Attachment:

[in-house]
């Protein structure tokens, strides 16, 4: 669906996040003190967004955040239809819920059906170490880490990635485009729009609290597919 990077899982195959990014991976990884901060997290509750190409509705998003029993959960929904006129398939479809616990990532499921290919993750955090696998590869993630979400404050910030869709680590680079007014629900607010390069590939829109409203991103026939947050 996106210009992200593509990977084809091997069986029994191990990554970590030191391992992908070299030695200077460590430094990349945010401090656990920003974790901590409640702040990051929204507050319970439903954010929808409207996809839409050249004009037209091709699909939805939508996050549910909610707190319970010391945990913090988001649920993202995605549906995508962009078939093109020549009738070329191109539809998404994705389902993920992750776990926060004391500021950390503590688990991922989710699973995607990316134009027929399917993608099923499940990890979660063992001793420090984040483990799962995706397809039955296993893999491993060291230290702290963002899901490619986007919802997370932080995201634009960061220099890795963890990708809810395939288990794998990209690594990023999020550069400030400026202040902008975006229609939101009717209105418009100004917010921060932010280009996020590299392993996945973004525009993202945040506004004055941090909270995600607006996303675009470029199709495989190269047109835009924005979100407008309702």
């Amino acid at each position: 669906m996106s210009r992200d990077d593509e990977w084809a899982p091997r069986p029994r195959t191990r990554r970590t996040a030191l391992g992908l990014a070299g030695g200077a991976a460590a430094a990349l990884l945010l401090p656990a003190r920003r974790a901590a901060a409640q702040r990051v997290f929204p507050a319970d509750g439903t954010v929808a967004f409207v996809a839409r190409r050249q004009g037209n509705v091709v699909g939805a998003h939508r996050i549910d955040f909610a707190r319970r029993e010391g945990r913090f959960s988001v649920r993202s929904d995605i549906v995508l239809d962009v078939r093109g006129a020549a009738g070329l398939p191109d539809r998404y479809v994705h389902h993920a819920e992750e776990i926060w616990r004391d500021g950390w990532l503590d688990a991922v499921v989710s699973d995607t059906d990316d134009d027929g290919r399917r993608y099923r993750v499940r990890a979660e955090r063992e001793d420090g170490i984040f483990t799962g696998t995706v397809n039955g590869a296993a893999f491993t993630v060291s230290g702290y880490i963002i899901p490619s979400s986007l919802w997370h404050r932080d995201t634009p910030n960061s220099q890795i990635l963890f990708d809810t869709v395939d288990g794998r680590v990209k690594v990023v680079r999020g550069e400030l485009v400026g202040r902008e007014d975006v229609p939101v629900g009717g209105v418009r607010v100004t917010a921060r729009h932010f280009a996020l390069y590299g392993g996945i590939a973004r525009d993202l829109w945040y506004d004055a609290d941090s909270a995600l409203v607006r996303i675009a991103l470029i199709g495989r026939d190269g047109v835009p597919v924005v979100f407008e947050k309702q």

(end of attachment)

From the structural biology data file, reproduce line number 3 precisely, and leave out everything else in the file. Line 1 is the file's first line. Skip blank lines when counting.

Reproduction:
């Amino acid at each position: 669906m996106s210009r992200d990077d593509e990977w084809a899982p091997r069986p029994r195959t191990r990554r970590t996040a030191l391992g992908l990014a070299g030695g200077a991976a460590a430094a990349l990884l945010l401090p656990a003190r920003r974790a901590a901060a409640q702040r990051v997290f929204p507050a319970d509750g439903t954010v929808a967004f409207v996809a839409r190409r050249q004009g037209n509705v091709v699909g939805a998003h939508r996050i549910d955040f909610a707190r319970r029993e010391g945990r913090f959960s988001v649920r993202s929904d995605i549906v995508l239809d962009v078939r093109g006129a020549a009738g070329l398939p191109d539809r998404y479809v994705h389902h993920a819920e992750e776990i926060w616990r004391d500021g950390w990532l503590d688990a991922v499921v989710s699973d995607t059906d990316d134009d027929g290919r399917r993608y099923r993750v499940r990890a979660e955090r063992e001793d420090g170490i984040f483990t799962g696998t995706v397809n039955g590869a296993a893999f491993t993630v060291s230290g702290y880490i963002i899901p490619s979400s986007l919802w997370h404050r932080d995201t634009p910030n960061s220099q890795i990635l963890f990708d809810t869709v395939d288990g794998r680590v990209k690594v990023v680079r999020g550069e400030l485009v400026g202040r902008e007014d975006v229609p939101v629900g009717g209105v418009r607010v100004t917010a921060r729009h932010f280009a996020l390069y590299g392993g996945i590939a973004r525009d993202l829109w945040y506004d004055a609290d941090s909270a995600l409203v607006r996303i675009a991103l470029i199709g495989r026939d190269g047109v835009p597919v924005v979100f407008e947050k309702q």